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EEOC: Opioid Use by Employees May Require Reasonable Accommodation

On August 5, 2020, the U.S. Equal Employment Opportunity Commission (EEOC) issued guidance for employees regarding their rights under the Americans with Disabilities Act (ADA) if they use opioids, are addicted to opioids, or have been addicted in the past. Specifically, employees who are legally using opioids, including those who are or have been addicted, may be entitled to a reasonable accommodation under the ADA if the accommodation would allow them to do the job safely and effectively.

What does this mean for employers? Employees can be terminated or subject to adverse action if their opioid use is illegal or if such action is required by another federal law, even if the employee can safely and adequately perform the job. Employers may also disqualify an applicant for a position if the applicant is using opioids illegally.Pills and syringe

If the opioid use is lawful, the employer must determine whether a reasonable accommodation can be made to allow the employee or applicant to safely and effectively perform the job. Lawful use of opioids includes taking prescribed medication for a disability or as part of a Medication Assisted Treatment (MAT) program for addiction. Opioid addiction itself may be considered a disability under the ADA as well as medical conditions related to an addiction.

If an employee or applicant has a disability subject to ADA protections, an employer seeking to fire or disqualify them must provide objective evidence that either they cannot adequately perform the tasks of the job or they pose a significant safety risk, even with a reasonable accommodation. An alleged risk cannot be merely remote and speculative. Employers may request a medical evaluation to accurately determine an employee’s risk.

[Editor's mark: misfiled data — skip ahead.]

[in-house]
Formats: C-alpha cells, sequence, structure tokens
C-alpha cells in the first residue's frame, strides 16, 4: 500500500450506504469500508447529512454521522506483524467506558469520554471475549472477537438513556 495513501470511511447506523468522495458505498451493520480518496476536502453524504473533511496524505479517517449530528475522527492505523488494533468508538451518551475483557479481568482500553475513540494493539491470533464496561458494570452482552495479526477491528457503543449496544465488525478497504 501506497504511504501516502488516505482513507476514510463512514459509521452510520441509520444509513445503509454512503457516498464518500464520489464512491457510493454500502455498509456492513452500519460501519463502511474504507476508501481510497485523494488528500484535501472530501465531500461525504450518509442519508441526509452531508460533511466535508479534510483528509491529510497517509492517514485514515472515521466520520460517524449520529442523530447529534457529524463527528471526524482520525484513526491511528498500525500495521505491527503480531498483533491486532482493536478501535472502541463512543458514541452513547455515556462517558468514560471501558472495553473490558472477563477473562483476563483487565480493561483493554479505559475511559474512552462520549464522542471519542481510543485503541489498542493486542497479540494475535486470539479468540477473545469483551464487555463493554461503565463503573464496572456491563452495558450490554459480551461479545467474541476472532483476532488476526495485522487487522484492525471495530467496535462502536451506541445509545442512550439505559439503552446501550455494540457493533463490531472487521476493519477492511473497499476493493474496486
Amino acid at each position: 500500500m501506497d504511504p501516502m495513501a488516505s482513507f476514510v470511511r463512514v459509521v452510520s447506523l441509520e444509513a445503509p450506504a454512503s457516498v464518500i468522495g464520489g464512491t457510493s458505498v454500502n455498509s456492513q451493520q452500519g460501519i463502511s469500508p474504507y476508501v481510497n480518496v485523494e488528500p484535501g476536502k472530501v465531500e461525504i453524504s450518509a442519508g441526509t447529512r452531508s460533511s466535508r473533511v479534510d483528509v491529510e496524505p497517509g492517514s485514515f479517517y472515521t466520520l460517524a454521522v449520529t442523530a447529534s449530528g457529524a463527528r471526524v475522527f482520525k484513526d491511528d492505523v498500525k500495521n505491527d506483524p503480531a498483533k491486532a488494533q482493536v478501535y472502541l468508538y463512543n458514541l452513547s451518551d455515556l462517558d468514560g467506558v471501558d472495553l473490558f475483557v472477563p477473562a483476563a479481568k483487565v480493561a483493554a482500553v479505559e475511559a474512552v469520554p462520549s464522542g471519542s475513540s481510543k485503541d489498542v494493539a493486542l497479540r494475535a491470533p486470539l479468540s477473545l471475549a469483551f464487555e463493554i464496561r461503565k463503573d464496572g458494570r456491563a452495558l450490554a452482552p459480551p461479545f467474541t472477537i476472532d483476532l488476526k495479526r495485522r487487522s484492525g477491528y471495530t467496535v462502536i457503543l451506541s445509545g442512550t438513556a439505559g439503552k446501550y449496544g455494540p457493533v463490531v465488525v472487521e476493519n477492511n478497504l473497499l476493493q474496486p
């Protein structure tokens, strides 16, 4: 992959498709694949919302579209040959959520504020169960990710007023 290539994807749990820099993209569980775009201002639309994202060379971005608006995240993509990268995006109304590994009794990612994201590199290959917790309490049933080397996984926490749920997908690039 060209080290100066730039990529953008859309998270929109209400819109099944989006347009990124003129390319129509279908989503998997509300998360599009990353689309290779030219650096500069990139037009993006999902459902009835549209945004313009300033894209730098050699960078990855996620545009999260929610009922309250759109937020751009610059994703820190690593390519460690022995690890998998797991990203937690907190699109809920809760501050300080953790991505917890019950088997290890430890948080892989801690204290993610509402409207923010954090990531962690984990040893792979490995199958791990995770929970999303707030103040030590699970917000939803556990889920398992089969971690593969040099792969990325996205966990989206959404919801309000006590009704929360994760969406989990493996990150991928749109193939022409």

Reasonable accommodations may include, but are not limited to, a change in work or break schedule or a temporary transfer to another position. Employees may ask for, and employers may suggest, other accommodations specific to the employee’s condition. An employer is not required to lower production or performance standards, eliminate essential tasks for a position, or pay for work that is not performed as part of a reasonable accommodation under the ADA.

Finally, an employee may be entitled to take time off without fear of losing his or her job or facing disciplinary action as a result of an opioid-related disability, under either the ADA or the Family and Medical Leave Act (FMLA) if it is reasonably believed they will be able to return to work after recovery.

For more information on ADA compliance or other employment issues, contact the attorneys at McBrayer.

Cynthia EffingerCynthia L. Effinger, Member with McBrayer, is located in the firm’s Louisville office. Ms. Effinger’s practice is concentrated in the areas of employment law and commercial litigation. Her employment law practice is focused on drafting employment manuals and policies, social media, wage and hour, non-compete agreements and workplace discrimination. Ms. Effinger can be reached at ceffinger@mcbrayerfirm.com or (502) 327-5400, ext. 2316.

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